FARO Technologies are thrilled to have aided Andrew Saunders, Associate Professor from the University of Pennsylvania to accomplish his mission of collecting a digital archive of Baroque art and architecture. Saunders, who works in the Department of Architecture travelled to Italy for six weeks in order to scan and archive some of the most prominent Italian Baroque architecture. Following the University of Pennsylvania’s commitment to ‘advancing the public good–both locally and globally–through art, design, planning, and preservation,’ the purpose of this project was to discover a superior method to digitally explore highly complex baroque architecture.
By using a FARO Focus3D X 130 laser scanner, data was captured showing the prospering evolution from the early and high baroque in Rome extending to the late baroque in the Piedmont Region in Northern Italy. The archive includes work from Francesco Borromini, Bernardo Vittone, Gian Lorenzo Bernini, Pietro da Cortona Guarino Guarini, and Carlo Rainaldi. Precise 3D models were produced of the interior spaces of various churches which can now be viewed in full colour.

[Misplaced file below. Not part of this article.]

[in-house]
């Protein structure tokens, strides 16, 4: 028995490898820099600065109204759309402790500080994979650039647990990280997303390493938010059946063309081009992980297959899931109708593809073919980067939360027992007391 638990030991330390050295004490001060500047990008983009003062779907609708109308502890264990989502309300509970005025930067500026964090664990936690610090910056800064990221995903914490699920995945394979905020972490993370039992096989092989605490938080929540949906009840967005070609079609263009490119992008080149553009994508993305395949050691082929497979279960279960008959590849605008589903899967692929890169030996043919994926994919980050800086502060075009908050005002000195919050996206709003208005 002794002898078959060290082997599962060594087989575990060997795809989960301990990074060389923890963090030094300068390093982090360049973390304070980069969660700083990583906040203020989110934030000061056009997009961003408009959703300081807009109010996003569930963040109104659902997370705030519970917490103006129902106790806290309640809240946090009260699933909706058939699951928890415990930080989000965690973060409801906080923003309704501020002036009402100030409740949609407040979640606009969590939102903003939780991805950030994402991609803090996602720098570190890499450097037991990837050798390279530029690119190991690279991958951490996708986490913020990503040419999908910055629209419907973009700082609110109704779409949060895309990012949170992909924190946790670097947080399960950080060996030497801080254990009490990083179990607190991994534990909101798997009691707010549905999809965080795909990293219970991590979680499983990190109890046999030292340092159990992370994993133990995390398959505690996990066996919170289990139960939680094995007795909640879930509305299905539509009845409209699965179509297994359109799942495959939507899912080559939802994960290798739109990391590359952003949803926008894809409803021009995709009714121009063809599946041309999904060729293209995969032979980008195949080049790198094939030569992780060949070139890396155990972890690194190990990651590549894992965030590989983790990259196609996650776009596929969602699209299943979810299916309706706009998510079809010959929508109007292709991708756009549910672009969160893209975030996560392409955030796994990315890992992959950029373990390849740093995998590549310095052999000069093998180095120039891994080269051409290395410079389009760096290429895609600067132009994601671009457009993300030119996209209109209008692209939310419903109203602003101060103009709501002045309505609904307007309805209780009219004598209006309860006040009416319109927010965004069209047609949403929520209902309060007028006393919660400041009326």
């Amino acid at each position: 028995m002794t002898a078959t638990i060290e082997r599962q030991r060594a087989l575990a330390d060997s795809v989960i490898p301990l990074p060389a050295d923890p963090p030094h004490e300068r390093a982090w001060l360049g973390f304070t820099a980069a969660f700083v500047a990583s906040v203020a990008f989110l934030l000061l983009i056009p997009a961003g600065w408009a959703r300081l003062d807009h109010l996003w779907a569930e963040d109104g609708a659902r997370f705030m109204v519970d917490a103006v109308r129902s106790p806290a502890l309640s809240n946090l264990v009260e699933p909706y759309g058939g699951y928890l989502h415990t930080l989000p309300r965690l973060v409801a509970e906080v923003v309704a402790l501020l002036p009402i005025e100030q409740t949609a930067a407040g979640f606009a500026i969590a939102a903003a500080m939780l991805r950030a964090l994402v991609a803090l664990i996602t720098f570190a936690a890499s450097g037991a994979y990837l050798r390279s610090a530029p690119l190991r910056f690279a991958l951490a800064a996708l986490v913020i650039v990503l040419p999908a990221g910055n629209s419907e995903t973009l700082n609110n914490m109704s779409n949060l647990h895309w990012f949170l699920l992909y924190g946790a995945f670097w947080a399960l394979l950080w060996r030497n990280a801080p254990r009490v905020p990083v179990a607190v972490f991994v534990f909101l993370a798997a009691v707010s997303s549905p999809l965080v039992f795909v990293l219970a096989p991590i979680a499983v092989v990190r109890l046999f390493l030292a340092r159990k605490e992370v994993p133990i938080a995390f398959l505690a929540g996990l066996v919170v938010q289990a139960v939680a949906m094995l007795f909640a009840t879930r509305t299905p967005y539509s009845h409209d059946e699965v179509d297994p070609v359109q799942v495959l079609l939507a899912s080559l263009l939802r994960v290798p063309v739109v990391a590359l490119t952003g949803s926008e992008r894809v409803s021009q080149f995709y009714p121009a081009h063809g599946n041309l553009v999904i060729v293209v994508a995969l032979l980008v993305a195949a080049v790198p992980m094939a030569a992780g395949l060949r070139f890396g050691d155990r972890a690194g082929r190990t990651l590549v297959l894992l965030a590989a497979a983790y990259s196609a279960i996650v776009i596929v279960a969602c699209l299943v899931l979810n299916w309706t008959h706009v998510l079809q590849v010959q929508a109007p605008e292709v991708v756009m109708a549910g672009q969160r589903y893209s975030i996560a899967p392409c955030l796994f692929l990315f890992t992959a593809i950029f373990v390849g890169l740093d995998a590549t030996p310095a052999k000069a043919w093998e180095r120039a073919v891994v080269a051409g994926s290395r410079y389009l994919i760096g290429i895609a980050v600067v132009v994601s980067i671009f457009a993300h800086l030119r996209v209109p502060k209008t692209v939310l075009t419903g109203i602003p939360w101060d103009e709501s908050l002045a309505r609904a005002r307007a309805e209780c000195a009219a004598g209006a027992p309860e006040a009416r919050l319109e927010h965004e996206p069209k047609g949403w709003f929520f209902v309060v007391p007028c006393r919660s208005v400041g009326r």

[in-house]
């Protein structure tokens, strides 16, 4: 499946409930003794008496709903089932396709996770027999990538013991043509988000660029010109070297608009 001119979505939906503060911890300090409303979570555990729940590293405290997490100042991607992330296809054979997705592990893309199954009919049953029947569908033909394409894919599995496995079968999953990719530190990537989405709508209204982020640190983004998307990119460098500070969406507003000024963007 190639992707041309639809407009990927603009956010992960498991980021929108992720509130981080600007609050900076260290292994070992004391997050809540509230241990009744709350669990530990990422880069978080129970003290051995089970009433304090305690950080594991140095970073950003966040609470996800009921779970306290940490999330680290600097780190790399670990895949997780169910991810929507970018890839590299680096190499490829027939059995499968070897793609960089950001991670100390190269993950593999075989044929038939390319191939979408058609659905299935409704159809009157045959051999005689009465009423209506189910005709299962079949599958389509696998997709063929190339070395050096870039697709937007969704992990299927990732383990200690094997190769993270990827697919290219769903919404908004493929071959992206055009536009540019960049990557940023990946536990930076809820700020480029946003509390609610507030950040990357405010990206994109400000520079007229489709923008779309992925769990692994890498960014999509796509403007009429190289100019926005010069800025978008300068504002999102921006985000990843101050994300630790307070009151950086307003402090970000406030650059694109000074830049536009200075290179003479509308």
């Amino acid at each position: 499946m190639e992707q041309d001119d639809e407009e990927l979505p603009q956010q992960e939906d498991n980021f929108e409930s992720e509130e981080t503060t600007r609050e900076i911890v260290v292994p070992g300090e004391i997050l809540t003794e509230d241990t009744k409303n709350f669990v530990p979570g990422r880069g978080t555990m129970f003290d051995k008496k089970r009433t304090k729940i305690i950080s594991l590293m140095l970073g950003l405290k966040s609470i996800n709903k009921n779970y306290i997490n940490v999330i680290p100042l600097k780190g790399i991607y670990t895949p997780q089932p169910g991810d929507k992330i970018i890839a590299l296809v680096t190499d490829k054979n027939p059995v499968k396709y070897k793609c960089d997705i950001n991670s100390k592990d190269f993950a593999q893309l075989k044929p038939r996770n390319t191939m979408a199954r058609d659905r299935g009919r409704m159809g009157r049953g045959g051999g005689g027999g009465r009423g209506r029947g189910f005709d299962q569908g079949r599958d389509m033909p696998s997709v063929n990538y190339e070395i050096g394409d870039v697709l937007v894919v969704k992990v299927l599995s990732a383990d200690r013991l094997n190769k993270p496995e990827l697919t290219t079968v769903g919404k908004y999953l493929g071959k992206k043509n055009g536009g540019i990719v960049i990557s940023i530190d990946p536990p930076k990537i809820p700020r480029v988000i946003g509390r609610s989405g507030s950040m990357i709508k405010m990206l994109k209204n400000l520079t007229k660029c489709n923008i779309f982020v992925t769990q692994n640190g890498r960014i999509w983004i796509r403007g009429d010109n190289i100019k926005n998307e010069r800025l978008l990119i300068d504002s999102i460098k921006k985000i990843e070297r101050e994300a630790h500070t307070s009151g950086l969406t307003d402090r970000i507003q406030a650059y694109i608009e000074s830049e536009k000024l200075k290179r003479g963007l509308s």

Taking into account that there were many challenges during this project, Andrew Saunders pointed out that the project would not have been possible without the contributions it received from its co-workers including FARO, Autodesk and the Italian contacts that made it possible to gain access to the scans.
FARO made a significant contribution to this project by providing a Focus3D X 130 laser scanner. This ultra-portable device allows users Topologies, FARO, University of Pennsylvania, baroque art, FAto record complex structures delivering realistic and true-to-detail scan results. The high resolution scanner has a range from 0.6m up to 30m and a distance accuracy of up to ±2mm. It also has a one million points per second scanning rate enabling fast, straightforward and accurate measurements of objects and buildings. FARO also offered software and training to those who had the responsibility of operating the laser scanner. The purpose of these scans was to create a comprehensive digital archive of the work. High resolution scans using the FARO Focus3D X 130 allowed verification, calibration and discovery of Baroque topologies.